I filled these rolls with pepperoni, salami, home canned pickled banana peppers and mozzarella cheese and a side of pizza sauce for dipping. Other tasty fillings could include:

  • Any combo of your favorite pizza toppings
  • Taco meat, cheddar, jalapenos with a side of salsa or sour cream
  • Corned beef, sauerkraut and swiss cheese served with Thousand Island dressing
  • Pulled pork or chicken with cheddar cheese and chopped dill pickles served with BBQ sauce 
Prepare filling. In addition to salami and mozzarella,
I added pepperoni and pickled banana peppers.

Combine flour and water. Mix to a smooth paste. Set aside.

Make rolls: Place wrap with corner pointing towards you.

Place fillings in the center.

Fold bottom corner over filling.

Fold side corners over filling.

Roll wrap up so folded corners are inside.

Using your fingertip, place some of the flour mixture on the
tip of the final corner. Fold corner over wrap to seal.

Roll remaining wraps.

Carefully lower rolls into oil heated to 350 degrees. Cook until
golden brown, turning once. Rolls can also be baked.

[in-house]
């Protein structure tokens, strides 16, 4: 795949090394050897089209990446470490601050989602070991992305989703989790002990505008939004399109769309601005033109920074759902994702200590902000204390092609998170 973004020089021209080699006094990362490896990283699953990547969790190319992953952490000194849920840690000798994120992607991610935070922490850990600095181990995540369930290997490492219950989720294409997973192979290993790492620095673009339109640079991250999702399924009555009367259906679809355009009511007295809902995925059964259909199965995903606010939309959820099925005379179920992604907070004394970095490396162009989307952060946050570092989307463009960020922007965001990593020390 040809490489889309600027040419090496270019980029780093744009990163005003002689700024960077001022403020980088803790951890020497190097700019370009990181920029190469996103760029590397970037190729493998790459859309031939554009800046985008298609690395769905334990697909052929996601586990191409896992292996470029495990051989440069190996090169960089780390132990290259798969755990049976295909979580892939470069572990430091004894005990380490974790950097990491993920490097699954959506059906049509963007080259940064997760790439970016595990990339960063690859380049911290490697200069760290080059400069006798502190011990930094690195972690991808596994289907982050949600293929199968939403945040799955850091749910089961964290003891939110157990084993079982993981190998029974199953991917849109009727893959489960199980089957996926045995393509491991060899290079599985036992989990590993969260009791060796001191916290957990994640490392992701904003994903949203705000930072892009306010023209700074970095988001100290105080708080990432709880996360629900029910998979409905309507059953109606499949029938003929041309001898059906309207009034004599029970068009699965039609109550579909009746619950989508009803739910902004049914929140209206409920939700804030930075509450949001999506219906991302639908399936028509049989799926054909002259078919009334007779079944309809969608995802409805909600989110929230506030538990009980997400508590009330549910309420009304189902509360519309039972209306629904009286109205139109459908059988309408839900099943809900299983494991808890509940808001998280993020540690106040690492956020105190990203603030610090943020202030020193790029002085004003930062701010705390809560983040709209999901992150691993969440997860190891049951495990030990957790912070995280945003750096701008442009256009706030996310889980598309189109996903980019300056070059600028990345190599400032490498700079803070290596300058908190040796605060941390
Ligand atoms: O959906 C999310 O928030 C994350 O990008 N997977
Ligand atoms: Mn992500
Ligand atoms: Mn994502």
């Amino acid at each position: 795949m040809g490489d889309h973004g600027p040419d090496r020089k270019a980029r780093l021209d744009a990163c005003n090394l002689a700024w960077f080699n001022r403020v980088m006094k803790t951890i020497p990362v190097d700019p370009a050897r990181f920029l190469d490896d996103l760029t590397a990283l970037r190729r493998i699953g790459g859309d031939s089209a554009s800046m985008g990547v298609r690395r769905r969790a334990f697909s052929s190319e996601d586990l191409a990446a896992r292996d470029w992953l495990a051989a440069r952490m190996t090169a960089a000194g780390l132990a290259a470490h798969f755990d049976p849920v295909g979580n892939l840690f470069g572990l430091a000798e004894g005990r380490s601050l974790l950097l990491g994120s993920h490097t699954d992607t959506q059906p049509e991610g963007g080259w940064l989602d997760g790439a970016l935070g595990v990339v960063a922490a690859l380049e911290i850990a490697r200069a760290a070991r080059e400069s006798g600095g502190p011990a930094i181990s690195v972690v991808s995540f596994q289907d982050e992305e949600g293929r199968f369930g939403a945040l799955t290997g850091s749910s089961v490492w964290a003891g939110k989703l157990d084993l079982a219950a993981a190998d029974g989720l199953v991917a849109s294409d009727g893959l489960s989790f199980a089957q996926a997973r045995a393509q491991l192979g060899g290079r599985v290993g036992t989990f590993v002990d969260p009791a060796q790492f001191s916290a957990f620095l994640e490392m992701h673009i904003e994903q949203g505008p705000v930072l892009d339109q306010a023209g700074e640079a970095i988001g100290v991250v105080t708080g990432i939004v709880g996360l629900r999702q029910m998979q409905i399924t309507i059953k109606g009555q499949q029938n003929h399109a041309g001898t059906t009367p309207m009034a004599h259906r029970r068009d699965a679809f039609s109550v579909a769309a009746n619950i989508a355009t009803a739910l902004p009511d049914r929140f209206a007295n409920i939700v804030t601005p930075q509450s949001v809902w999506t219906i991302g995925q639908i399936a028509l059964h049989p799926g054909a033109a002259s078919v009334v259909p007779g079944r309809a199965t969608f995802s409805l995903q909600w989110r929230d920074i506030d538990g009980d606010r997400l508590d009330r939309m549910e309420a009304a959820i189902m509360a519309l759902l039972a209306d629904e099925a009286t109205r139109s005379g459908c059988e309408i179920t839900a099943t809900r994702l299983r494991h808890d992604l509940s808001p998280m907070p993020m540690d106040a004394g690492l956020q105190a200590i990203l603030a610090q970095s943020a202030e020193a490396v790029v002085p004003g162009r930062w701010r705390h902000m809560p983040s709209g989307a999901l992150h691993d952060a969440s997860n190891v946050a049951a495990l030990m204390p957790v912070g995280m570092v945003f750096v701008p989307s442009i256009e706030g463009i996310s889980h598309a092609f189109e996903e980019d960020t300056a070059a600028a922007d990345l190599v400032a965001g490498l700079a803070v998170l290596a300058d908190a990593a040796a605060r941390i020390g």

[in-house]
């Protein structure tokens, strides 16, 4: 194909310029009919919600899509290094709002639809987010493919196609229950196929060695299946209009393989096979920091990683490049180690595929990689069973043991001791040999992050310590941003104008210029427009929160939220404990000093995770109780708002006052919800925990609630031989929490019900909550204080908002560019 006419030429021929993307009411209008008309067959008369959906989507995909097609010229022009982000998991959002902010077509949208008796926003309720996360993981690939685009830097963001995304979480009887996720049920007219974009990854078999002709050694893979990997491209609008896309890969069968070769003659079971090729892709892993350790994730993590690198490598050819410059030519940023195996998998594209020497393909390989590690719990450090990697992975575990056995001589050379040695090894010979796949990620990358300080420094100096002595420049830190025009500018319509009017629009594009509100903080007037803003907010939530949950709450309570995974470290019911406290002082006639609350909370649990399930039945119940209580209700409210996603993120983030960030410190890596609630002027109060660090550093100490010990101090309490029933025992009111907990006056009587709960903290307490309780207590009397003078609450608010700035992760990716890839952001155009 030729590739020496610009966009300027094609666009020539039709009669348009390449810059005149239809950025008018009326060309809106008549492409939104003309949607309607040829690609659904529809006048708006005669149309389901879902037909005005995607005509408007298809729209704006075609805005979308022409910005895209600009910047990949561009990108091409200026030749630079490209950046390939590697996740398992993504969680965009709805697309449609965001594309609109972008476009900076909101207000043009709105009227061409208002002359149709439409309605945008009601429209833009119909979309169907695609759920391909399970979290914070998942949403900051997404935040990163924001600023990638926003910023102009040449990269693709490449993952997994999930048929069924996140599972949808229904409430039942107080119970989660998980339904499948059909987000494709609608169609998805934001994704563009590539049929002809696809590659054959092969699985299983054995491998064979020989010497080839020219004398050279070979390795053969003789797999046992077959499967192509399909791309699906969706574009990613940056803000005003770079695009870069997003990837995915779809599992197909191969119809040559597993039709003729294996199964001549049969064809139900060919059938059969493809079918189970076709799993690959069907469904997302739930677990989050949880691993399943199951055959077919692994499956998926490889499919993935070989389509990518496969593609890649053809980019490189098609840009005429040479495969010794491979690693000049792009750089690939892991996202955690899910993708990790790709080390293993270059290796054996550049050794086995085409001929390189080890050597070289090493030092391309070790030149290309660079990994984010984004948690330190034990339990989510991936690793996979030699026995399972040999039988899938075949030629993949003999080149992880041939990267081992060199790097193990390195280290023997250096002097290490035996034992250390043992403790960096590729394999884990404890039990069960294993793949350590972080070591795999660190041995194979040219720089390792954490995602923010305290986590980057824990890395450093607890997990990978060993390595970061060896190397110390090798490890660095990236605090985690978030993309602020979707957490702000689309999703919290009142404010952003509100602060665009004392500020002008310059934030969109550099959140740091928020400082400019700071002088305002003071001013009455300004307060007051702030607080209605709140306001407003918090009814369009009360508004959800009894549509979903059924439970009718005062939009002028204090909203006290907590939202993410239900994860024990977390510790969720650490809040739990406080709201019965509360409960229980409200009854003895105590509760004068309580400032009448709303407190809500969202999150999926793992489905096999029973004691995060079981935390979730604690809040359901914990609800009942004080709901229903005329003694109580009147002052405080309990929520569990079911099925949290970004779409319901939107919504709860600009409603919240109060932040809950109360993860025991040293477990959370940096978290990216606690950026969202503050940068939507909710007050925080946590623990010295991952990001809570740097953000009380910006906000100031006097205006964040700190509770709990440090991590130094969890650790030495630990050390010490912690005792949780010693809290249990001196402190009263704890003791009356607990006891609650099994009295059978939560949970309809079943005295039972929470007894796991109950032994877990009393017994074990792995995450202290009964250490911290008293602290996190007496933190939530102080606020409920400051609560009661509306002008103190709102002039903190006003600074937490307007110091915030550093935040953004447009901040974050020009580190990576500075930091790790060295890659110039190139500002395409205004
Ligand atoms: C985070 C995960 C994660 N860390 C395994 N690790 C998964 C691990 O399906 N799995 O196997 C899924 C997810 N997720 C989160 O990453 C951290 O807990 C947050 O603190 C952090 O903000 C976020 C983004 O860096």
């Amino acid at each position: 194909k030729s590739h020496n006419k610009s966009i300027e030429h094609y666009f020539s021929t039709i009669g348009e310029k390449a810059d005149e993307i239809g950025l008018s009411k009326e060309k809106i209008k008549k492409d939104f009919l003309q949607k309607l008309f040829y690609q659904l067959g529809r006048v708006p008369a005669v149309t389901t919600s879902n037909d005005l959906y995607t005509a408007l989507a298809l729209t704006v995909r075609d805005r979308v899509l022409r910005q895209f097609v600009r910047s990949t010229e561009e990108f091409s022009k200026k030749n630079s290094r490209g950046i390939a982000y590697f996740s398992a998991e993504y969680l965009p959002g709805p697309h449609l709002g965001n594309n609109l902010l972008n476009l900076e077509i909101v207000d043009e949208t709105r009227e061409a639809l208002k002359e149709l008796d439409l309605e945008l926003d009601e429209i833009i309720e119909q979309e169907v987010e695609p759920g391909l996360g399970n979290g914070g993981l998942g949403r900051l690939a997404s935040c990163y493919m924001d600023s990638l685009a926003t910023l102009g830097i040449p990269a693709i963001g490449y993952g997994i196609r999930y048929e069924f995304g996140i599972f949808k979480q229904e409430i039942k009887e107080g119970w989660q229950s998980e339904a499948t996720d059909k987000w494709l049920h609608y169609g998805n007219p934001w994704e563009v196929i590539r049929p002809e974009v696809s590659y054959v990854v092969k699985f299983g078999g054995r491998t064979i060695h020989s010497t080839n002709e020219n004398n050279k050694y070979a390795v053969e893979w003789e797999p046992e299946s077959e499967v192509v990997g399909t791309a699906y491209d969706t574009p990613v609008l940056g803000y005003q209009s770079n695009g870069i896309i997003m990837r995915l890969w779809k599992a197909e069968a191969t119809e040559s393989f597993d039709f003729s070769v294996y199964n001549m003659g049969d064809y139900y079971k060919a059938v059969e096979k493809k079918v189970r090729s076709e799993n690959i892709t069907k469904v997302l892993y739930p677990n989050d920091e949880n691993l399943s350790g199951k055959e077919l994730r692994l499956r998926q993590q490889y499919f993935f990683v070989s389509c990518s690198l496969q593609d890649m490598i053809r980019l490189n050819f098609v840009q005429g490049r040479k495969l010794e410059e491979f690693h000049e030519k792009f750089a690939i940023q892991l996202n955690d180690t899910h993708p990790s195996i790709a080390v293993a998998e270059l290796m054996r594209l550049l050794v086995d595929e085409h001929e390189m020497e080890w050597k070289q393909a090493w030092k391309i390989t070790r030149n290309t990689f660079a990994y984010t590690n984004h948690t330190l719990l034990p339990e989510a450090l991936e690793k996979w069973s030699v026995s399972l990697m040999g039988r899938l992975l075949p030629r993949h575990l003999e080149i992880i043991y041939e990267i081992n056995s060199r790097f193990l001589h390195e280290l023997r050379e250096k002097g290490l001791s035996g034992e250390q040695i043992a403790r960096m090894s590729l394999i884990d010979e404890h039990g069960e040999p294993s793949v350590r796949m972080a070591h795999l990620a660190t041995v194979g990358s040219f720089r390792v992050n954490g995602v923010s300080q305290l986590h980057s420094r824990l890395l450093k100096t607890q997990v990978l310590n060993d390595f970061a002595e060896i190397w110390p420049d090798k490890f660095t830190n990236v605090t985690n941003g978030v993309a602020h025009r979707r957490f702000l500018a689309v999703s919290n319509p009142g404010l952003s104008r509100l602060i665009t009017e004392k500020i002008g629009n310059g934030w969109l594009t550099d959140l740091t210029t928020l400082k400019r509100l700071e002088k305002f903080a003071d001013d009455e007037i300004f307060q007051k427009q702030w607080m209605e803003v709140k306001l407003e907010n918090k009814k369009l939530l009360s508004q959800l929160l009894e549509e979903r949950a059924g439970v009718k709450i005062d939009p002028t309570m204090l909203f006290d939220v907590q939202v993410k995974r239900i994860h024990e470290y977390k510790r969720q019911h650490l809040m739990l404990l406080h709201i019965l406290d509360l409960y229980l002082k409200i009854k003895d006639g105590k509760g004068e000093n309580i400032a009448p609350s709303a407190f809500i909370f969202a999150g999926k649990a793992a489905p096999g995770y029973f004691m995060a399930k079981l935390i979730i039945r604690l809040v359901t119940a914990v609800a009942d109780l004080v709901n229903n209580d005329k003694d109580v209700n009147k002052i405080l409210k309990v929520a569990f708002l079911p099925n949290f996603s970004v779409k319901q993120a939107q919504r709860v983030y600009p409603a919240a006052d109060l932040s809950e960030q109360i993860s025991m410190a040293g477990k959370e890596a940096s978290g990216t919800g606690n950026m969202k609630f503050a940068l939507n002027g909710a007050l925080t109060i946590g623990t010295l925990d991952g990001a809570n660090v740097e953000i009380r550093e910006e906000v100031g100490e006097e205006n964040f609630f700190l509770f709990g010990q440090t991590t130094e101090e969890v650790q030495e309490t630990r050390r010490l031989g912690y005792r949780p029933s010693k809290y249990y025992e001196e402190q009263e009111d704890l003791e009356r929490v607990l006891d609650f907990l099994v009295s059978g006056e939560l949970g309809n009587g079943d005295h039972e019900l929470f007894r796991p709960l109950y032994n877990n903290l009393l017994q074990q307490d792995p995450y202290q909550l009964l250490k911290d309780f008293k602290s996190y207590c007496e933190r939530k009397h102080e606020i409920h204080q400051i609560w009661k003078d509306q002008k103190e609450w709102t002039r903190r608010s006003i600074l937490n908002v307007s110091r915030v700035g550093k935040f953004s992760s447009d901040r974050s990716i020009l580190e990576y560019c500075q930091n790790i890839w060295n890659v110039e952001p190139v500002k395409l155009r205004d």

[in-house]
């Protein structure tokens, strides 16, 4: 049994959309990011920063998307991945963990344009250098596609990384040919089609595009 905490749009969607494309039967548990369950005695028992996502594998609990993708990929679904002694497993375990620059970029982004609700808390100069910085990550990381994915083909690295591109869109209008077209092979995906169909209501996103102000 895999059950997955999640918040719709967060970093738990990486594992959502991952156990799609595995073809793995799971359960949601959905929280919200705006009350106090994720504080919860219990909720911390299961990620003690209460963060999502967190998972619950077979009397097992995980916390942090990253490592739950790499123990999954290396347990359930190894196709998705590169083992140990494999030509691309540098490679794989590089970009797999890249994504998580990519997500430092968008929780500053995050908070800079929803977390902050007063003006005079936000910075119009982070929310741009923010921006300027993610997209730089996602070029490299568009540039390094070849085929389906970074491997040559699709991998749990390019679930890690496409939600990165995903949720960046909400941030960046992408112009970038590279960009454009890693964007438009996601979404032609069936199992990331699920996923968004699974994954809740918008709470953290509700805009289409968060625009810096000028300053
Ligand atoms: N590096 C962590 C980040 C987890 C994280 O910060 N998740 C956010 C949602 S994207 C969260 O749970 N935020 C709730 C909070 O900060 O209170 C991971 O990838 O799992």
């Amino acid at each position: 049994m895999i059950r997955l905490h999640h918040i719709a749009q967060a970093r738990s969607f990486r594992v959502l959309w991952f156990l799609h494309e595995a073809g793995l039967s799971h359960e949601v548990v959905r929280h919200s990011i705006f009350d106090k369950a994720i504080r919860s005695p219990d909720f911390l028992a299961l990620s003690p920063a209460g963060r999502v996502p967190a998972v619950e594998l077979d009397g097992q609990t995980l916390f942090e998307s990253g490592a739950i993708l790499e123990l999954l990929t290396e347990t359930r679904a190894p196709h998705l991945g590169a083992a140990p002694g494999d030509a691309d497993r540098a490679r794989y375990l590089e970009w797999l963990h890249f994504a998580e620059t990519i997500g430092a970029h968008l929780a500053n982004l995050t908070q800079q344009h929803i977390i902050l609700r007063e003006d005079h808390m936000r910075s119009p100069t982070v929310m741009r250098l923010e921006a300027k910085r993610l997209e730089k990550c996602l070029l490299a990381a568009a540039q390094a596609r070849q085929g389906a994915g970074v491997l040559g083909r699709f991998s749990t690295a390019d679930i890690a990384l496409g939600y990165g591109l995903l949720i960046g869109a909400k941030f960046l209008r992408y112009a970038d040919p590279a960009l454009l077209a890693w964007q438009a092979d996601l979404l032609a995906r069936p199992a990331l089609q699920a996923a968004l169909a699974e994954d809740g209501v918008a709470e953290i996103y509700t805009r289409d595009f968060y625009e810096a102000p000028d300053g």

Crispy outside, cheesy and savory on the
inside. Serve with pizza sauce for dipping.

Pizza Egg Rolls
makes 10 rolls

10 egg roll wraps
30 pieces pepperoni
10 slices salami, cut in matchsticks
3/4 cup pickled banana pepper rings
1/3 lb mozzarella cheese, cut in matchsticks
Pizza sauce for dipping

To seal rolls:
1 Tbsp flour
1 Tbsp water

Peanut oil for frying

Combine flour and water in a small bowl. Mix until smooth. Set aside. Place three inches of peanut oil in a deep pan on top of the stove. Heat. Use a candy thermometer to determine when oil reaches 350 degrees*. While oil heats make egg rolls.

Place three pieces pepperoni in the center of a roll. Top with 3-4 salami pieces (matchsticks), 3 pieces of cheese and a few pepper rings. Roll up and seal with flour mixture. Set aside until all rolls are made.

Carefully place egg rolls in hot oil. Cook for three minutes, turning once until golden brown. Drain in paper towels. Sprinkle with salt. Let cool slightly. Serve warm with pizza sauce for dipping.

*To bake rolls, omit oil and place rolls on a baking sheet. Spray rolls lightly with cooking spray. Bake in a 400 degree oven for 12 minutes.

Saturday, January 23, 2016

Baked Oatmeal

Don't let the name of the dish put you off. It's not boring, or even the same as stovetop or microwaved oatmeal. In fact, baked oatmeal is a breakfast game changer. Seriously. It's that good.